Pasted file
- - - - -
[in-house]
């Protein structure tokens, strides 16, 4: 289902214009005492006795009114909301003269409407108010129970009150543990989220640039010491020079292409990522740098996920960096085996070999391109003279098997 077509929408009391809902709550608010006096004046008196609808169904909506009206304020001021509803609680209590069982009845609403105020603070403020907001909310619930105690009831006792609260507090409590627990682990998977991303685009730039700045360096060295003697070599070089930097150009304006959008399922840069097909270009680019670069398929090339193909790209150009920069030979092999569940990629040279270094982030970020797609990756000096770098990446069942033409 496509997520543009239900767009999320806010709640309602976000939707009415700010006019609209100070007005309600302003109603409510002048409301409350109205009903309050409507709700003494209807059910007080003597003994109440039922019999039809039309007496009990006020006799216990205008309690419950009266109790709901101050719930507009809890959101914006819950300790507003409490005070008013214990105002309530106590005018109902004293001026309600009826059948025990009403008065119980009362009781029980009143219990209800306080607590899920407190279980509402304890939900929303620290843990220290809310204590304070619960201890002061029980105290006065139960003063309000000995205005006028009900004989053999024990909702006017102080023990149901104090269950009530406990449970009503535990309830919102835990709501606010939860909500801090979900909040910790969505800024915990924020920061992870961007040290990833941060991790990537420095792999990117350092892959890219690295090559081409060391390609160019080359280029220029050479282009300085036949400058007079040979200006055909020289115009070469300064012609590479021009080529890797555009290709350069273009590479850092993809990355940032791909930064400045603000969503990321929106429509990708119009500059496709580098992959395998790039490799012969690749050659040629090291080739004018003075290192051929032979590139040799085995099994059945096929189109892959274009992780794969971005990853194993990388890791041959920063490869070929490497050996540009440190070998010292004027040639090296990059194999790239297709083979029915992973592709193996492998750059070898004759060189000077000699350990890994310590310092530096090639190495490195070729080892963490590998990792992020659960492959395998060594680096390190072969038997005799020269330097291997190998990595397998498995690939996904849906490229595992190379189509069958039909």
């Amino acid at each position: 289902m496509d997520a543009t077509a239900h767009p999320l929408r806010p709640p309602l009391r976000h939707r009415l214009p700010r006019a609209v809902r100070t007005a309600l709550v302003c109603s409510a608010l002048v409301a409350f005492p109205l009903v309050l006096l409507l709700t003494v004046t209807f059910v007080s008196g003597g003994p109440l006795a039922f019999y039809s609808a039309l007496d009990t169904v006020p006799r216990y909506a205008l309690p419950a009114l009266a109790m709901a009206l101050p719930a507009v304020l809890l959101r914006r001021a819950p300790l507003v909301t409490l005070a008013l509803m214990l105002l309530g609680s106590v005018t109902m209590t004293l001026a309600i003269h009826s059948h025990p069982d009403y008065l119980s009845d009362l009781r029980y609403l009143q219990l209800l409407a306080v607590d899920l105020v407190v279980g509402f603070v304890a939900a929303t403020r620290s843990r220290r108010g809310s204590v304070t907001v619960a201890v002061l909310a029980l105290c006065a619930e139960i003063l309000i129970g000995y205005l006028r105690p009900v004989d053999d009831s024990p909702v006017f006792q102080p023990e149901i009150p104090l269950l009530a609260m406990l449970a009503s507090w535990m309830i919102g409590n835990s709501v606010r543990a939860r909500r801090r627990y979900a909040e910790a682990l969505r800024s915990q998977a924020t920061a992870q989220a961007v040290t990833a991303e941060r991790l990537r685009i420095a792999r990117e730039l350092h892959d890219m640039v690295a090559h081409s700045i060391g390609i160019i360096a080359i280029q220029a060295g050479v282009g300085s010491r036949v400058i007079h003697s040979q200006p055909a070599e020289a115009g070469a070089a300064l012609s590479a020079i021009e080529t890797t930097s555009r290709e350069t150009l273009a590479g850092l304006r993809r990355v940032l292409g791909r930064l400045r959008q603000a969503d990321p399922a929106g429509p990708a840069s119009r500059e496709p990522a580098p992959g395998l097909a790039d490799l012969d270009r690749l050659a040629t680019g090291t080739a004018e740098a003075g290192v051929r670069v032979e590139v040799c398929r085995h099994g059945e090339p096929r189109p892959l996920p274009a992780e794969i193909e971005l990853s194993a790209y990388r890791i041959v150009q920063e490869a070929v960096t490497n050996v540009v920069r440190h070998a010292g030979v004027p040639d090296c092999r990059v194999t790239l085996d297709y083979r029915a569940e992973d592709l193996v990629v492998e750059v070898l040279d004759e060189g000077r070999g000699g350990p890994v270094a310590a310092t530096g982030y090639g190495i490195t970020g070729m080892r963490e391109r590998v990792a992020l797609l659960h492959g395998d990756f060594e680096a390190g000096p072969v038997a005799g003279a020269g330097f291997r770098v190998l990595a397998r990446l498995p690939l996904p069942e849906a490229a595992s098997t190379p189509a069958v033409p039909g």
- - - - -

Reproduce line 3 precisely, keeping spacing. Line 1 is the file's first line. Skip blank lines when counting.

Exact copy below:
């Amino acid at each position: 289902m496509d997520a543009t077509a239900h767009p999320l929408r806010p709640p309602l009391r976000h939707r009415l214009p700010r006019a609209v809902r100070t007005a309600l709550v302003c109603s409510a608010l002048v409301a409350f005492p109205l009903v309050l006096l409507l709700t003494v004046t209807f059910v007080s008196g003597g003994p109440l006795a039922f019999y039809s609808a039309l007496d009990t169904v006020p006799r216990y909506a205008l309690p419950a009114l009266a109790m709901a009206l101050p719930a507009v304020l809890l959101r914006r001021a819950p300790l507003v909301t409490l005070a008013l509803m214990l105002l309530g609680s106590v005018t109902m209590t004293l001026a309600i003269h009826s059948h025990p069982d009403y008065l119980s009845d009362l009781r029980y609403l009143q219990l209800l409407a306080v607590d899920l105020v407190v279980g509402f603070v304890a939900a929303t403020r620290s843990r220290r108010g809310s204590v304070t907001v619960a201890v002061l909310a029980l105290c006065a619930e139960i003063l309000i129970g000995y205005l006028r105690p009900v004989d053999d009831s024990p909702v006017f006792q102080p023990e149901i009150p104090l269950l009530a609260m406990l449970a009503s507090w535990m309830i919102g409590n835990s709501v606010r543990a939860r909500r801090r627990y979900a909040e910790a682990l969505r800024s915990q998977a924020t920061a992870q989220a961007v040290t990833a991303e941060r991790l990537r685009i420095a792999r990117e730039l350092h892959d890219m640039v690295a090559h081409s700045i060391g390609i160019i360096a080359i280029q220029a060295g050479v282009g300085s010491r036949v400058i007079h003697s040979q200006p055909a070599e020289a115009g070469a070089a300064l012609s590479a020079i021009e080529t890797t930097s555009r290709e350069t150009l273009a590479g850092l304006r993809r990355v940032l292409g791909r930064l400045r959008q603000a969503d990321p399922a929106g429509p990708a840069s119009r500059e496709p990522a580098p992959g395998l097909a790039d490799l012969d270009r690749l050659a040629t680019g090291t080739a004018e740098a003075g290192v051929r670069v032979e590139v040799c398929r085995h099994g059945e090339p096929r189109p892959l996920p274009a992780e794969i193909e971005l990853s194993a790209y990388r890791i041959v150009q920063e490869a070929v960096t490497n050996v540009v920069r440190h070998a010292g030979v004027p040639d090296c092999r990059v194999t790239l085996d297709y083979r029915a569940e992973d592709l193996v990629v492998e750059v070898l040279d004759e060189g000077r070999g000699g350990p890994v270094a310590a310092t530096g982030y090639g190495i490195t970020g070729m080892r963490e391109r590998v990792a992020l797609l659960h492959g395998d990756f060594e680096a390190g000096p072969v038997a005799g003279a020269g330097f291997r770098v190998l990595a397998r990446l498995p690939l996904p069942e849906a490229a595992s098997t190379p189509a069958v033409p039909g």